What would you put in the world? See, the top of this paper says “mom.” It would make brownies that cure cancer. And I’m like, you ain’t never gonna be poor if you could do that! Thanks, you got it, hold it up, please, thank you. So we are, can I get the next slide? We are going to make one of the objects that I make in my work. I make these swaddle beads, which is also really old human technology. Everyone in this room at some point was swaddled. It’s what we do for babies to feel safe, and to feel protected, and to feel comfort. You have a yarn and fabric on your table. Everyone take a piece of fabric from that stack of fabric, and take a single piece of yarn, and when you have those three things, which is a piece of paper, a piece of fabric, and a piece of yarn, I need you to hold it up in the air.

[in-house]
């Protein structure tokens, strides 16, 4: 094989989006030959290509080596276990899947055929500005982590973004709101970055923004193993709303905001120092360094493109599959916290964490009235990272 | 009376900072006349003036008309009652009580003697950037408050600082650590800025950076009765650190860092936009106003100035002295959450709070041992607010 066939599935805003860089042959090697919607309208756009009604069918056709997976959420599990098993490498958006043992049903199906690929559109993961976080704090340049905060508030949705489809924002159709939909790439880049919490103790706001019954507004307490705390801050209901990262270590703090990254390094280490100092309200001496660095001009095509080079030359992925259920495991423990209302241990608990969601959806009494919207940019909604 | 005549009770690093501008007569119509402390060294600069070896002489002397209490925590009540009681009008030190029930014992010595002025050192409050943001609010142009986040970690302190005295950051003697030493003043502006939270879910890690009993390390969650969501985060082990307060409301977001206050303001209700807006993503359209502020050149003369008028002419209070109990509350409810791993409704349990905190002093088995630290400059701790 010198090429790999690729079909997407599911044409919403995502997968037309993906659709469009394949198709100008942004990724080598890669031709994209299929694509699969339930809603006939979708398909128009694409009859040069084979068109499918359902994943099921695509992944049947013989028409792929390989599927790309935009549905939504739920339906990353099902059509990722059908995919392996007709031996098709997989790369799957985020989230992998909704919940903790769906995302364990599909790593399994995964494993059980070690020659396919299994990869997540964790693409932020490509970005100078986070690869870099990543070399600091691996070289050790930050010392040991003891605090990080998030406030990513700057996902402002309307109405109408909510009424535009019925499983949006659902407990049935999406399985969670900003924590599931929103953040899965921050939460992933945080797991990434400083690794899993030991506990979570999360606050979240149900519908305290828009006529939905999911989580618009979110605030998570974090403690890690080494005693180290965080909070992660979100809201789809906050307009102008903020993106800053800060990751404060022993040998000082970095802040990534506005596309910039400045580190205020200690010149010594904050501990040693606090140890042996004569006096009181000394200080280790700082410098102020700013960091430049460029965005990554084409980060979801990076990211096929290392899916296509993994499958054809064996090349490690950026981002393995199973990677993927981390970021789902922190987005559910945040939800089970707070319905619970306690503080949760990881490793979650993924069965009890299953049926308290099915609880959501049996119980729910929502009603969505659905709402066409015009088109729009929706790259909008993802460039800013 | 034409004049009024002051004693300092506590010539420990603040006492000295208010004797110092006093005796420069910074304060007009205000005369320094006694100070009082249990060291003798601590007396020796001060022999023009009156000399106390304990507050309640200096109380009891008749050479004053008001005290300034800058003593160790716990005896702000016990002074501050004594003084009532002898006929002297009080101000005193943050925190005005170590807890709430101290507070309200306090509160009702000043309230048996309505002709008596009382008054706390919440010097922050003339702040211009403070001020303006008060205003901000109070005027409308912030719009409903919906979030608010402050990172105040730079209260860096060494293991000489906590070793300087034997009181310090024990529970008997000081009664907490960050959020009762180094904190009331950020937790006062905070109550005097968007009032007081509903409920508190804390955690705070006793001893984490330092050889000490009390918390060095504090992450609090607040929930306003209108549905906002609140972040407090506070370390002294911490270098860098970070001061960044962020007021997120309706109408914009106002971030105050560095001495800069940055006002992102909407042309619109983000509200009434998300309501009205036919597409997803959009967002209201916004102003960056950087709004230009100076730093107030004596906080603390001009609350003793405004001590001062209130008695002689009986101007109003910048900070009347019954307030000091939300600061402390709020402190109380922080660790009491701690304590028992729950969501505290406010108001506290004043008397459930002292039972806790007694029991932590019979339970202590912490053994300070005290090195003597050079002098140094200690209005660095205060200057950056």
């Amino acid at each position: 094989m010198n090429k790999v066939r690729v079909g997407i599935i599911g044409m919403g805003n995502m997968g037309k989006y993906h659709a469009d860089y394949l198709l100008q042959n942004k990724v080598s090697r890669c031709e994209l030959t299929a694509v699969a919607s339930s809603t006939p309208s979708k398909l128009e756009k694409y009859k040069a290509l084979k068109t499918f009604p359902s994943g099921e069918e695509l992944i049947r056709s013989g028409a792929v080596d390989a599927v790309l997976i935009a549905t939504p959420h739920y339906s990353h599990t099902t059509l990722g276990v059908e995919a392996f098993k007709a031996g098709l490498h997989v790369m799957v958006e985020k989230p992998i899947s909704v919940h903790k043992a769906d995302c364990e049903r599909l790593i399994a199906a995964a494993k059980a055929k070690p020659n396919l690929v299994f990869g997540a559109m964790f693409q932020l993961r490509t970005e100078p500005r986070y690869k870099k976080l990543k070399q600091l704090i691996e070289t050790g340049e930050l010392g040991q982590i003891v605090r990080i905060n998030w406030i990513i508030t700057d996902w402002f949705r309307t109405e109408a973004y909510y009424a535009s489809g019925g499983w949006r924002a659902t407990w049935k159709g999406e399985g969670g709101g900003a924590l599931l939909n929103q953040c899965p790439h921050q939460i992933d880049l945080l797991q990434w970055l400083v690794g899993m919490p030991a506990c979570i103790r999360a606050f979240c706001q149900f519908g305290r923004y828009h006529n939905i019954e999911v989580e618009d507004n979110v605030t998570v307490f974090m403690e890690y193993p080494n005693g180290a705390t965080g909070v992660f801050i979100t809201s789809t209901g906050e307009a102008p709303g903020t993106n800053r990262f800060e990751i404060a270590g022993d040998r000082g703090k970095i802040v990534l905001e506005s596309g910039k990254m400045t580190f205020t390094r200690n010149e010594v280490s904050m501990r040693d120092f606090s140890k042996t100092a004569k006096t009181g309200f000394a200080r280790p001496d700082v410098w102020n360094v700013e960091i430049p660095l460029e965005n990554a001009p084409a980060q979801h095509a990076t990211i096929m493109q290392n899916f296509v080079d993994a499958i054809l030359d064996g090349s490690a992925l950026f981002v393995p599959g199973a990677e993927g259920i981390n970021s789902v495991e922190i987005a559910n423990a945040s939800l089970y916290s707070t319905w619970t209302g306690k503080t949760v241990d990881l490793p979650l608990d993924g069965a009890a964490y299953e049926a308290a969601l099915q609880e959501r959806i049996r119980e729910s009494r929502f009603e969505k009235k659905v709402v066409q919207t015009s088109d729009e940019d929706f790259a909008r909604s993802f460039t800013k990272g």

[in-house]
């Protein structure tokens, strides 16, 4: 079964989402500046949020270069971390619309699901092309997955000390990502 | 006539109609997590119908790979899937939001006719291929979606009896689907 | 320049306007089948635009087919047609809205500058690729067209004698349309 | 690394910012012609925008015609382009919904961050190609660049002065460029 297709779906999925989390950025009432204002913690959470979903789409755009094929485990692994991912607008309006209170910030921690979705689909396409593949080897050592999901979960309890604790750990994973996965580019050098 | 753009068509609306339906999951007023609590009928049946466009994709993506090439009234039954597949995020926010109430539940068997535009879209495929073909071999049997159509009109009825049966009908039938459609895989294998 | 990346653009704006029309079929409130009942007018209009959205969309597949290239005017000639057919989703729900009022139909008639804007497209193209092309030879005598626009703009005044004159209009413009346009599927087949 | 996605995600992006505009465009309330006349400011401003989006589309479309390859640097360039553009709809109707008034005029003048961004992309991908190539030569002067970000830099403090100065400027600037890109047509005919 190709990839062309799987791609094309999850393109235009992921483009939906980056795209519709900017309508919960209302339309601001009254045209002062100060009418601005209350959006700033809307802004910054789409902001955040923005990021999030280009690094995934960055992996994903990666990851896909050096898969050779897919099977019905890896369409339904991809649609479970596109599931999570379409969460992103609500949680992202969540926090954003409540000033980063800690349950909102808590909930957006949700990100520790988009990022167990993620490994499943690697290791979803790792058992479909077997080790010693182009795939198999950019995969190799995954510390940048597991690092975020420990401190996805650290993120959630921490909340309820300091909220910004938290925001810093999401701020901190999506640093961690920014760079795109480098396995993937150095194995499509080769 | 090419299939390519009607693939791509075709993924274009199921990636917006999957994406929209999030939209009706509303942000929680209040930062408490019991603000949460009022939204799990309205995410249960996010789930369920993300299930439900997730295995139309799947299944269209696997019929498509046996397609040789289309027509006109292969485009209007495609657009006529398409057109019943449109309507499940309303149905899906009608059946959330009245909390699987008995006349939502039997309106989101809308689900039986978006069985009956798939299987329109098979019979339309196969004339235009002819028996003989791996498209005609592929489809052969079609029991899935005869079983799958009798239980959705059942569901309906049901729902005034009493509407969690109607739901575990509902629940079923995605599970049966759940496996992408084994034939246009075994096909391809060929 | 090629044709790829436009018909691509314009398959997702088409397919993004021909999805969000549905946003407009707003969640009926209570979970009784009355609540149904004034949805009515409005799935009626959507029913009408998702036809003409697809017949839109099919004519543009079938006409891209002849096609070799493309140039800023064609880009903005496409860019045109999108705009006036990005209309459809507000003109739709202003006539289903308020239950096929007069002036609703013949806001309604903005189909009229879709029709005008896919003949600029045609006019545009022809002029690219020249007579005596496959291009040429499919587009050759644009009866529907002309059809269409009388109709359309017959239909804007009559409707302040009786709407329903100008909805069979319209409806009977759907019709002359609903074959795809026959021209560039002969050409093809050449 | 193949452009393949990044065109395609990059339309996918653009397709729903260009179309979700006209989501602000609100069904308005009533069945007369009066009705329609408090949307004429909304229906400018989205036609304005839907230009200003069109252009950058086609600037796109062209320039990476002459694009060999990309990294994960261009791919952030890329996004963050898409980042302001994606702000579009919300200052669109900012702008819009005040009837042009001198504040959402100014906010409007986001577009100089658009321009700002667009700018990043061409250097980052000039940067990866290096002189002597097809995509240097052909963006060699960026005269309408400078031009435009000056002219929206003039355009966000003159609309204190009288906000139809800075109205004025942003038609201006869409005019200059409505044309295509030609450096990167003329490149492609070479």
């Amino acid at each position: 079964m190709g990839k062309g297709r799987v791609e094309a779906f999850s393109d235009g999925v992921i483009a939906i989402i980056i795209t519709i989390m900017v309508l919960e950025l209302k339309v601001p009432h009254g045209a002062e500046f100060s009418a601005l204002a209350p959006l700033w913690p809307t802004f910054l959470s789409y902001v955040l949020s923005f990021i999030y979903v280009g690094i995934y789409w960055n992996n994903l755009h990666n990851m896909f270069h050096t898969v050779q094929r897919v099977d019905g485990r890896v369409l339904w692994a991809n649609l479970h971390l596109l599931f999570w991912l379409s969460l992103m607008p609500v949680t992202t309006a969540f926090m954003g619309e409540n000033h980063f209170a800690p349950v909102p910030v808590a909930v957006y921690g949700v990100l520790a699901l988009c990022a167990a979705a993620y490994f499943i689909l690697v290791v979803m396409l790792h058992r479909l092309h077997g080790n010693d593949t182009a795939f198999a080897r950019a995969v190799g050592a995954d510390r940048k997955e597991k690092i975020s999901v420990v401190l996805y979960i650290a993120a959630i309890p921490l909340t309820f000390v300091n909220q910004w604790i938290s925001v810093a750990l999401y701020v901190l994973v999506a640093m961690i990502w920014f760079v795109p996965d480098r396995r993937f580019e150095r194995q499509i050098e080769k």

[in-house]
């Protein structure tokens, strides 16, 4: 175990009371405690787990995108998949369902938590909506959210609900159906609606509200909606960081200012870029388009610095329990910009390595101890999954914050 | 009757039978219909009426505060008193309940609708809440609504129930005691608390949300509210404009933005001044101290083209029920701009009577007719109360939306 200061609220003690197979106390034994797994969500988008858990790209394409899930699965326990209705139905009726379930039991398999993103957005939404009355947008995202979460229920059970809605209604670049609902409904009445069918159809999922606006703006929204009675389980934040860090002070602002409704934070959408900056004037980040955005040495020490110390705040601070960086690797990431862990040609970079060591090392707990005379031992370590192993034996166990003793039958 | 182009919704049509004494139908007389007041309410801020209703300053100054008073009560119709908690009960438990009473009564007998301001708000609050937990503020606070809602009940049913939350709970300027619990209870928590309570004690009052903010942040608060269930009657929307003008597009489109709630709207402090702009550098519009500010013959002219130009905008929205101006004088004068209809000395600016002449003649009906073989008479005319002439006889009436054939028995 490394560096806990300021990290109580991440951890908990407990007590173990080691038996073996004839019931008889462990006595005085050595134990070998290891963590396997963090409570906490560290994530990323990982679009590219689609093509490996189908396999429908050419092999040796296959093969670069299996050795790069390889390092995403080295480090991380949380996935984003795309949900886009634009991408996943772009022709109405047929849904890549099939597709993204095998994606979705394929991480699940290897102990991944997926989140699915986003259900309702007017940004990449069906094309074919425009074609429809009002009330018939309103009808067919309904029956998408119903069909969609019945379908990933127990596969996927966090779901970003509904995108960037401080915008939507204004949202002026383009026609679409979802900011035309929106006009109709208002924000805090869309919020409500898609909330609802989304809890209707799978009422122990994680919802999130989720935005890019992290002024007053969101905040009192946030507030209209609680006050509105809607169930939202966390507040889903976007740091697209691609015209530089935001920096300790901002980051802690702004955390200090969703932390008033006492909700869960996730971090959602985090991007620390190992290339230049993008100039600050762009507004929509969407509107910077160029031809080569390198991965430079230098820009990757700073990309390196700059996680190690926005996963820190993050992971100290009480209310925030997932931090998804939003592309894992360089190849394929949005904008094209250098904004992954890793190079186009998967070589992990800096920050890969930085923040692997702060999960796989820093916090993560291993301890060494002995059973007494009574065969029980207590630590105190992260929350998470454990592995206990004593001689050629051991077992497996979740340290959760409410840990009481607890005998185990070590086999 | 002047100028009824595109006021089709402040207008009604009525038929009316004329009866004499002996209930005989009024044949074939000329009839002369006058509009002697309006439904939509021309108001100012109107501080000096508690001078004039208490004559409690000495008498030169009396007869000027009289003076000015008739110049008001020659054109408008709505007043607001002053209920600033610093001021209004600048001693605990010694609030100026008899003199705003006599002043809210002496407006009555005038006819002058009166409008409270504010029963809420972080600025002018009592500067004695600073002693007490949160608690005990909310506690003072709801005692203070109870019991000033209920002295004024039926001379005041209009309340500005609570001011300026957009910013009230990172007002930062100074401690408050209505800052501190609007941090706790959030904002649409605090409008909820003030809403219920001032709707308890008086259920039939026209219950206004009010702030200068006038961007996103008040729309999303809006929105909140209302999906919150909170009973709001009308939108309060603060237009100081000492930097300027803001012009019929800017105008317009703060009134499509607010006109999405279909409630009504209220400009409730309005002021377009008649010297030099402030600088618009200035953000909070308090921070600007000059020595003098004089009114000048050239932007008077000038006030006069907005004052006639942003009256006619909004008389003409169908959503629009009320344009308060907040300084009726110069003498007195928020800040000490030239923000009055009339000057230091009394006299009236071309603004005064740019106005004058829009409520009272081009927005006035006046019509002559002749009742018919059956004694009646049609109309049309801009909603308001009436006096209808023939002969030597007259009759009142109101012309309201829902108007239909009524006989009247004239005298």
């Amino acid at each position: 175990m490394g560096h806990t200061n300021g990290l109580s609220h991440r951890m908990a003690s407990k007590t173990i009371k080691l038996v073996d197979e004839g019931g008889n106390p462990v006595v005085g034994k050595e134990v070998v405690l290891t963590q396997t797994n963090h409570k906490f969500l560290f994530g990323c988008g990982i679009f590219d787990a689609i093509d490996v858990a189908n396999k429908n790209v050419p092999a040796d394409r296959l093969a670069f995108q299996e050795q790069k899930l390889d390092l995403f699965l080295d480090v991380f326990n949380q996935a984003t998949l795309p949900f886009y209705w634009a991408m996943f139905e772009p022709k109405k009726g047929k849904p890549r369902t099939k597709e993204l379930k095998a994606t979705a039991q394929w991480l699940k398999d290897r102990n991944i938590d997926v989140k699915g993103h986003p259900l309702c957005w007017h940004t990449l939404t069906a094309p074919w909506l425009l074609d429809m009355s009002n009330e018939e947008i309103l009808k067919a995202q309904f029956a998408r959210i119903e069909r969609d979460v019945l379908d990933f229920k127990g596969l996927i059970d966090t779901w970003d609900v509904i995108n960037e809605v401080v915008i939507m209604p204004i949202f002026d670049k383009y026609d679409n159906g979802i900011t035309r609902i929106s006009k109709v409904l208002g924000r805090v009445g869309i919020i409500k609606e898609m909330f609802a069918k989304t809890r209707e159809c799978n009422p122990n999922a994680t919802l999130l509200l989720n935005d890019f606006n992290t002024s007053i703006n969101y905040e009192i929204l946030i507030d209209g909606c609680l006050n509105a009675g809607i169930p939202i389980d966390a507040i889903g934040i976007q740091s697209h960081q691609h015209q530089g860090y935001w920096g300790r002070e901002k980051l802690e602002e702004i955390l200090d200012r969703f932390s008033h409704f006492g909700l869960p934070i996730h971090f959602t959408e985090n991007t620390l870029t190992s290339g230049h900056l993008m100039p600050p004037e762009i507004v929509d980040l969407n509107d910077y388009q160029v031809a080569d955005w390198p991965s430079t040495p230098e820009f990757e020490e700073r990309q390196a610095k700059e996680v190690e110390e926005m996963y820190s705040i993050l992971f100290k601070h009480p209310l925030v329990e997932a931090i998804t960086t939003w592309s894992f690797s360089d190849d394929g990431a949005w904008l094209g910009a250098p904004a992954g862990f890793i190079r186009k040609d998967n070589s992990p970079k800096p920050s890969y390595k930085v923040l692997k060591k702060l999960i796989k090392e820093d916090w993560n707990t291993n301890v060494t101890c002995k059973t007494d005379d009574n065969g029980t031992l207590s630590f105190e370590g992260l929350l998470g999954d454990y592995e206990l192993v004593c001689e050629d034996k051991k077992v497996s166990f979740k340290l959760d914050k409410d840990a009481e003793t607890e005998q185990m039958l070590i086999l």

And I’m gonna try not to move forward until I see everyone holding something up in the air. Merci beaucoup! There is somebody in the back who is like, “I had, I know exactly all the things I’m up to with my power of art, I’m changing the world, I’m putting somebody in the White House, yes, I’m gonna give everybody healthcare,” and she’s just like, “I’m not ready for the yarn, I’m still writing it down!” I feel you, all right, so we’re gonna move forward, because this beautiful human being tells me I have a minute and 30 seconds left, which, so, take that piece of paper, and fold it up as small as you can, and as you are touching that paper, I want you to call to your mind, do not say out loud, but I want you to call to the mind the name of someone who you were absolutely certain loves you.